Mel Rowe, Rudolf Hoermann, and Peter Warmingham
This article seeks to briefly review recent evidence related to the diagnosis and treatment of hypothyroidism and highlight the need for more reliable and effective standards of care to address the pervasive dissatisfaction among thyroid patients.
In 2021 the American Thyroid Association estimated that 12% of the U.S. population would develop a thyroid condition during their lifetime, and that up to 60% would be unaware of their condition (1). The purpose of this brief commentary is to provide to doctors and patients who suspect inadequate diagnosis or treatment of hypothyroidism a contemporary update and a better understanding of effective diagnosis and treatment options they can pursue.
Historically, hypothyroidism was diagnosed clinically using symptoms (2). If diagnosed, the standard treatment was natural desiccated porcine thyroid (NDT) which contains the thyroid hormones T4 and T3. The dose was adjusted as needed to relieve symptoms. After a sensitive test became available in 1985 for the pituitary hormone TSH (thyroid stimulating hormone) (3), a remarkable shift in diagnosis was made from clinical evaluation to biochemical testing (2, 4). This is based on American Association of Clinical Endocrinologists (AACE)/American Thyroid Association (ATA) Guidelines for Hypothyroidism (2, 4) that defined hypothyroidism as an underactive thyroid gland and assumed that:
All three assumptions, which are fundamental to the Guidelines, have now been refuted by extensive scientific evidence (5-9). Due to the numerous variables in the total thyroid process, TSH shows only a weak correlation with thyroid hormone levels, and a much weaker correlation with clinical symptoms which reflect patients’ concerns (5-9). TSH is a reliable diagnostic only at very high levels indicative of overt primary hypothyroidism (or very low levels indicative of hyperthyroidism); at more moderately raised or lowered levels, however, it is an unreliable diagnostic indicator of other thyroid concerns(1, 6, 9). Treatment with levothyroxine, with TSH based dose adjustments, has been shown to frequently result in levels of FT4 and Free T3 (FT3) that are insufficient to achieve symptom relief and metabolic normality (5, 9). Symptomatic change correlates best with serum thyroid hormone levels, not TSH (6, 10).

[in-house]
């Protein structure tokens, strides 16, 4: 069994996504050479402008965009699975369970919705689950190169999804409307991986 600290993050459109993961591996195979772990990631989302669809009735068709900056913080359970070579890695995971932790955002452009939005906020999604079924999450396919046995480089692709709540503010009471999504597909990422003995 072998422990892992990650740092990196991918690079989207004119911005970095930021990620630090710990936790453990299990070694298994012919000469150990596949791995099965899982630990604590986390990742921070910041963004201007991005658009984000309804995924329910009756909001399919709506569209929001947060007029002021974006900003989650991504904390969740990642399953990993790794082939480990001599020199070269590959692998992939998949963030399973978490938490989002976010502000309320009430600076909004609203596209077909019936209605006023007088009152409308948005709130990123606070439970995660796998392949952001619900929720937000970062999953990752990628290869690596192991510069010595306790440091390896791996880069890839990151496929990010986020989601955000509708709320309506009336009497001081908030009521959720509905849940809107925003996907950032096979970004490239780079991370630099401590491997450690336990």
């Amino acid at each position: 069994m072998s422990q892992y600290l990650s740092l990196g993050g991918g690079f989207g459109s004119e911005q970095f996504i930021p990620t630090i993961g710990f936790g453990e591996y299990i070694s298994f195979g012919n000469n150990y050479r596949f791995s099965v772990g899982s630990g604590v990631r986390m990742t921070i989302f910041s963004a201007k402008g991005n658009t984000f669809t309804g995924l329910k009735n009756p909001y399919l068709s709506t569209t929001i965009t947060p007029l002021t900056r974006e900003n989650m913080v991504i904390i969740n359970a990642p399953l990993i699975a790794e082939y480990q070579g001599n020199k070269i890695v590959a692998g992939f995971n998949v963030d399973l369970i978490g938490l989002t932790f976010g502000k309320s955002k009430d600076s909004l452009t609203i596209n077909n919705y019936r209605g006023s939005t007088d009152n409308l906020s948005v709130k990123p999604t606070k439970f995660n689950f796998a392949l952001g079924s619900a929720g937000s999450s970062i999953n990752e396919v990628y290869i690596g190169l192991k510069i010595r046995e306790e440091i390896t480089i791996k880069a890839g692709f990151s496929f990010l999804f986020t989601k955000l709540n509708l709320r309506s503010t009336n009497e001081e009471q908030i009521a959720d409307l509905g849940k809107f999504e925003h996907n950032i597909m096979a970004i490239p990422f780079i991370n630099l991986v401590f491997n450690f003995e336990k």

Numerous recent studies have raised serious concerns over the continued use of TSH testing as the predominant means of diagnosing the thyroid status of a patient or determining adequacy of treatment (5-9). Recent mathematical modeling has also challenged the rationale for making TSH the predominant thyroid function test (8). TSH has instead a corrective role in FT3 homeostasis whereby the FT3 level is either robustly preserved or altered by the hypothalamic-pituitary-thyroid control system in an attempt to enable the body to adapt to new circumstances (8). This is consistent with the vital role of FT3 as the biologically active thyroid hormone that essentially regulates metabolic activity in cells. This is also reflected in an earlier, more comprehensive and effective definition for hypothyroidism: insufficient T3 genomic effect in tissue throughout the body due to inadequate supply of, or response to, thyroid hormones (8, 11). FT3 levels are highly dependent on availability of the prohormone FT4 together with the extent of its conversion to FT3. Conversion does not always occur as needed, since it is affected by a number of variables including TSH (5). Yet FT3 is seldom recommended to be tested and basically ignored in both diagnosis and treatment (2, 4, 8,12).
The Guidelines encouraged “medical professionals to use the information in conjunction with their best clinical judgment”, and warned that the Guidelines did not establish a standard of care (SOC) (2). However, both statements have been essentially ignored for the expediency of an unwarranted SOC predominantly based on TSH (2, 4) which has been adopted world-wide. The result is a large and vocal population of potentially undiagnosed hypothyroid patients with typical thyroid symptoms (12). Also, from their 2018 survey of 14,126 hypothyroid patients the ATA reported “prominent dissatisfaction” with the standard levothyroxine treatment. Patients’ average rating of both their treatment and their doctors’ knowledge about treatment was only 5 out of 10. Patients also expressed a strong need for newer forms of treatment (12). Such complaints need to be taken seriously because undiagnosed or inadequately treated hypothyroidism causes an extensive array of unresolved symptoms and may develop into more serious medical conditions such a high cholesterol, cardiac issues, obesity, joint and muscle pain, gradual hearing loss, reproductive system disorders, depression, periodontal problems, carpal tunnel syndrome, sleep issues and diabetes (1).
Recent scientific evidence has refuted major assumptions on which the AACE/ATA Guidelines for Hypothyroidism are based (5-9). The associated de facto SOC based predominantly on TSH (2, 4) should be reconsidered and amended as it is unwarranted and clearly ineffective for many patients. The following suggestions will more effectively address the needs of both patients and doctors:
This is a perspective commentary not a systematic review. This information does not constitute medical advice nor is it meant to provide specific medical recommendations.